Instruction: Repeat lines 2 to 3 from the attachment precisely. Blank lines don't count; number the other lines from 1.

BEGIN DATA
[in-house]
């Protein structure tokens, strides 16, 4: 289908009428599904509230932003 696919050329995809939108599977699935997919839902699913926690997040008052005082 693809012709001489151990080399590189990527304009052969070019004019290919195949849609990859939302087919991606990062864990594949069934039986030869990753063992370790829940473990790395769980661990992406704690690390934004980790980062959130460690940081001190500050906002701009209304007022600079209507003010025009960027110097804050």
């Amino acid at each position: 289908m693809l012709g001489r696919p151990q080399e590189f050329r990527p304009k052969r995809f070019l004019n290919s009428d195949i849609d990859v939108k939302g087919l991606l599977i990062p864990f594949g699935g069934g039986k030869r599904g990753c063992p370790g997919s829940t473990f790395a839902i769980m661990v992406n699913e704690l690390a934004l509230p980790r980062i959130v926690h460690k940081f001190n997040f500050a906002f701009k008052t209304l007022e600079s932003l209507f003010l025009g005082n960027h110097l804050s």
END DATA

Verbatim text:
């Protein structure tokens, strides 16, 4: 289908009428599904509230932003 696919050329995809939108599977699935997919839902699913926690997040008052005082 693809012709001489151990080399590189990527304009052969070019004019290919195949849609990859939302087919991606990062864990594949069934039986030869990753063992370790829940473990790395769980661990992406704690690390934004980790980062959130460690940081001190500050906002701009209304007022600079209507003010025009960027110097804050």
């Amino acid at each position: 289908m693809l012709g001489r696919p151990q080399e590189f050329r990527p304009k052969r995809f070019l004019n290919s009428d195949i849609d990859v939108k939302g087919l991606l599977i990062p864990f594949g699935g069934g039986k030869r599904g990753c063992p370790g997919s829940t473990f790395a839902i769980m661990v992406n699913e704690l690390a934004l509230p980790r980062i959130v926690h460690k940081f001190n997040f500050a906002f701009k008052t209304l007022e600079s932003l209507f003010l025009g005082n960027h110097l804050s």